The first thing to keep in mind is that a lot of our dogs’ smells and health challenges originate from their gut. There are dogs that come in for training on certain kibble dog foods that cause the dog to have such a distinct smell about them that we don’t have to look at their paperwork to recognize the brand of dog food they are on. YUCK! If your dog stinks like his food it is probably time to detox your dog and change foods. It is important for your dog’s overall health and wellness, and many times for their behavioral issues, to invest in a high quality pet food or raw diet. Not only will you save money in the long run avoiding vet visits, but you will also be able to avoid having to overuse flea treatments. A strong healthy gut is a major step in providing your dog defenses against disease and pests. Try a drop of two of a high quality essential oil, such as peppermint, lemon or other citrus, in your dog’s drinking water.
While we don’t advocate over bathing our dogs, if your dog stinks, or even has some skin lesions or hot spots, chances are good they need to a bath. Choice of shampoo is important. Avoid shampoos with harsh ingredients that you cannot pronounce and alternatively look for shampoos that are herbal and natural based. Years ago, with our own allergy ridden dog Petey, we were advised against using oatmeal based soap, in spite of the fact that they are marketed as being good for itchy, dry skin. The reason? Oatmeal is grain based and if you have a dog that is truly allergic to grains, oatmeal could contribute to the itch. Our current favorite by far is Young Living’s Animal Scents Shampoo, which is essential oil based and smells great. Just make sure with generalized baths to avoid getting shampoo into eyes and ears, gently dry out ears and webbing of paws and underside where legs attach to the body, to discourage yeast growth.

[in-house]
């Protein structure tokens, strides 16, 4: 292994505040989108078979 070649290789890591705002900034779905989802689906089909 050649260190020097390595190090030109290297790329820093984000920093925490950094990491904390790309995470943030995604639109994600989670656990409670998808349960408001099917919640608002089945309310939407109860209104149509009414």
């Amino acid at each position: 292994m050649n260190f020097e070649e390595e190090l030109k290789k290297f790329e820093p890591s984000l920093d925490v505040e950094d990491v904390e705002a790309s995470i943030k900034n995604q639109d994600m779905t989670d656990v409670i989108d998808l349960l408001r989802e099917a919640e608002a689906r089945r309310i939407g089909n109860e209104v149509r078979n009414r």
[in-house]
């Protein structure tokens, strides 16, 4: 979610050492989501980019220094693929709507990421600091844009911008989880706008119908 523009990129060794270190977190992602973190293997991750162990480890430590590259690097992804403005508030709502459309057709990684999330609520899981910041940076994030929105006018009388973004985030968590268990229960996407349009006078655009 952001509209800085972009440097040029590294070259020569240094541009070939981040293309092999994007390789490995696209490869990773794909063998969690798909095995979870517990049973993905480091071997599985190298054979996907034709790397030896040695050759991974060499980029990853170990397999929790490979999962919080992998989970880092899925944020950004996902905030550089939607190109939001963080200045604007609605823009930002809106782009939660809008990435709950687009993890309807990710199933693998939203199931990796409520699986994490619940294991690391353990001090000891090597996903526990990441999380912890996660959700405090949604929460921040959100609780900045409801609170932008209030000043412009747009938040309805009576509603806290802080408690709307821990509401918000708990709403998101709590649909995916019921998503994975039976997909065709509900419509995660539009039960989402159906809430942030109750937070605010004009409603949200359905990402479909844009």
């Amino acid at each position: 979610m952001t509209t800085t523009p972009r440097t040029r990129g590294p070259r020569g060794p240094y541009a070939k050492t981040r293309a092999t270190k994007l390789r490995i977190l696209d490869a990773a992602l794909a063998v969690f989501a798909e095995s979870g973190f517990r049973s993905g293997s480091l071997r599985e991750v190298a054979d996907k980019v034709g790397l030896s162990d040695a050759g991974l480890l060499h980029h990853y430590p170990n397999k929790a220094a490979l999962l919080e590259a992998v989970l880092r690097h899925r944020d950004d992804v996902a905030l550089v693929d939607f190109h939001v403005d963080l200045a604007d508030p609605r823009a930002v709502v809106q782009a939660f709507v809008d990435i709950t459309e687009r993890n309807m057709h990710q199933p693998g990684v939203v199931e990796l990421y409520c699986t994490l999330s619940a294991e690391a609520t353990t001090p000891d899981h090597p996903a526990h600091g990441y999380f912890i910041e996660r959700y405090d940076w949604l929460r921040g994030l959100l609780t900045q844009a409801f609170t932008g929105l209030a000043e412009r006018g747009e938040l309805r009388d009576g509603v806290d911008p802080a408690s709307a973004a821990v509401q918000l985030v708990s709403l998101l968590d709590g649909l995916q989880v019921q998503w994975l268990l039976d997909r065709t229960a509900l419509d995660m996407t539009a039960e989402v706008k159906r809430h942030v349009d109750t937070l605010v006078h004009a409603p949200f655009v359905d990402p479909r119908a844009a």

Dr. Karen Becker of Mercola (healthy pets.mercola.com) recently published some ideas on homemade rinses that reminded us of prior research with Holistic and Dermatology vets when struggling with our own dogs, Petey and Luke. These can all be applied to the dogs’ coat, from the neck down, protecting their ears and eyes and left to dry without rising or toweling off. Vinegar is a disinfectant and can be mixed 1 cup of vinegar to 1 gallon of water. If your dog is super stinky and a shampoo on its own isn’t cutting the smell, you can add in lemon that has been boiled down in water, cooled then applied. Keep in mind that lemon left on hair or fur and out in the sun can naturally lighten the hair color…yup, just like we did as kids in pursuit of beach blonde summer steaks in our own hair. A spritzer of Young Living’s Essential Oils, such as Purification, Thieves or Lemon can be made by mixing a few drops of one of the oils with water then sprayed on your dog. Tea bags, such as peppermint, chamomile, lavender or Tulsi, can be brewed, cooled then massaged into your dog’s coat and left to dry to help with itchy skin. These rinses can be used for all over relief or even just spot treatments to cleanse and soothe itchy, stinky paws or trouble spots.